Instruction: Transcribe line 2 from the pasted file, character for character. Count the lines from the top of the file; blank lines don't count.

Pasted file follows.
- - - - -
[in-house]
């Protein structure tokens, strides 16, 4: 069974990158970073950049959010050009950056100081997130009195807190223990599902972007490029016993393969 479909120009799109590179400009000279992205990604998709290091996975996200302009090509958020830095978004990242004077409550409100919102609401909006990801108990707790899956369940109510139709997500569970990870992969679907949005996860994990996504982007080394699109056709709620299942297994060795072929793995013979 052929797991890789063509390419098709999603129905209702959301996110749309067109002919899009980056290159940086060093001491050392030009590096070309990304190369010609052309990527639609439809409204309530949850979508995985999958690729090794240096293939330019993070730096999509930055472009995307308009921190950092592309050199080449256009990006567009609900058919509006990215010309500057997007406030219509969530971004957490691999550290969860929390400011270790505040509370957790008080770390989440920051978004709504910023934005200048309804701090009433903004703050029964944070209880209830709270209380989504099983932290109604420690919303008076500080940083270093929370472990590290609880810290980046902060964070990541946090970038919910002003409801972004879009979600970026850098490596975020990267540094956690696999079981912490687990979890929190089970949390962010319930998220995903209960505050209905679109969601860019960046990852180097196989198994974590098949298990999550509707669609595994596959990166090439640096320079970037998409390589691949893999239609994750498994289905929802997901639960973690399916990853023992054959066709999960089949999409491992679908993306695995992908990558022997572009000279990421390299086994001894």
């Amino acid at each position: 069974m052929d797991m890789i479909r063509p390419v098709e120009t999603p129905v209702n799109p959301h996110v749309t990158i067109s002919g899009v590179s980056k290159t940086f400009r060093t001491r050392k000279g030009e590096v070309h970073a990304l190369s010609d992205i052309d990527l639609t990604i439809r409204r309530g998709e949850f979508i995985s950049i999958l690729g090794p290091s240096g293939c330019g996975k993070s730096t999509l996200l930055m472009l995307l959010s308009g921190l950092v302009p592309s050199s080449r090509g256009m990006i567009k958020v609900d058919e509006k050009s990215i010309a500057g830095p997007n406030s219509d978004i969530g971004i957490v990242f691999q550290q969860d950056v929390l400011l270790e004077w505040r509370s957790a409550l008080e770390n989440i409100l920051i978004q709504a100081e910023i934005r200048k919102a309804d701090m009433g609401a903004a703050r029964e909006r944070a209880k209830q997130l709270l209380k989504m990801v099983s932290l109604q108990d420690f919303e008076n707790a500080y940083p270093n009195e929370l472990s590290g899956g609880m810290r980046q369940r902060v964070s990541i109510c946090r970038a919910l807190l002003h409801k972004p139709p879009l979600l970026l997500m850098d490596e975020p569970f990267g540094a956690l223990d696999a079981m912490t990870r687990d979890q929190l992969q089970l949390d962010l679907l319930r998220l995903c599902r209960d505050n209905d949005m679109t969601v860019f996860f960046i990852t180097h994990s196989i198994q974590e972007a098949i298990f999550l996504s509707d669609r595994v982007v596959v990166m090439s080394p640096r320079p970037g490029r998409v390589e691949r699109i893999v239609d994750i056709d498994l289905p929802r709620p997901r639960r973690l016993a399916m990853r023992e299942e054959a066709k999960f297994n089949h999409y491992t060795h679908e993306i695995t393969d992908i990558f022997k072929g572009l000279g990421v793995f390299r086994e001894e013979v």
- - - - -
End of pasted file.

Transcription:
């Protein structure tokens, strides 16, 4: 069974990158970073950049959010050009950056100081997130009195807190223990599902972007490029016993393969 479909120009799109590179400009000279992205990604998709290091996975996200302009090509958020830095978004990242004077409550409100919102609401909006990801108990707790899956369940109510139709997500569970990870992969679907949005996860994990996504982007080394699109056709709620299942297994060795072929793995013979 052929797991890789063509390419098709999603129905209702959301996110749309067109002919899009980056290159940086060093001491050392030009590096070309990304190369010609052309990527639609439809409204309530949850979508995985999958690729090794240096293939330019993070730096999509930055472009995307308009921190950092592309050199080449256009990006567009609900058919509006990215010309500057997007406030219509969530971004957490691999550290969860929390400011270790505040509370957790008080770390989440920051978004709504910023934005200048309804701090009433903004703050029964944070209880209830709270209380989504099983932290109604420690919303008076500080940083270093929370472990590290609880810290980046902060964070990541946090970038919910002003409801972004879009979600970026850098490596975020990267540094956690696999079981912490687990979890929190089970949390962010319930998220995903209960505050209905679109969601860019960046990852180097196989198994974590098949298990999550509707669609595994596959990166090439640096320079970037998409390589691949893999239609994750498994289905929802997901639960973690399916990853023992054959066709999960089949999409491992679908993306695995992908990558022997572009000279990421390299086994001894």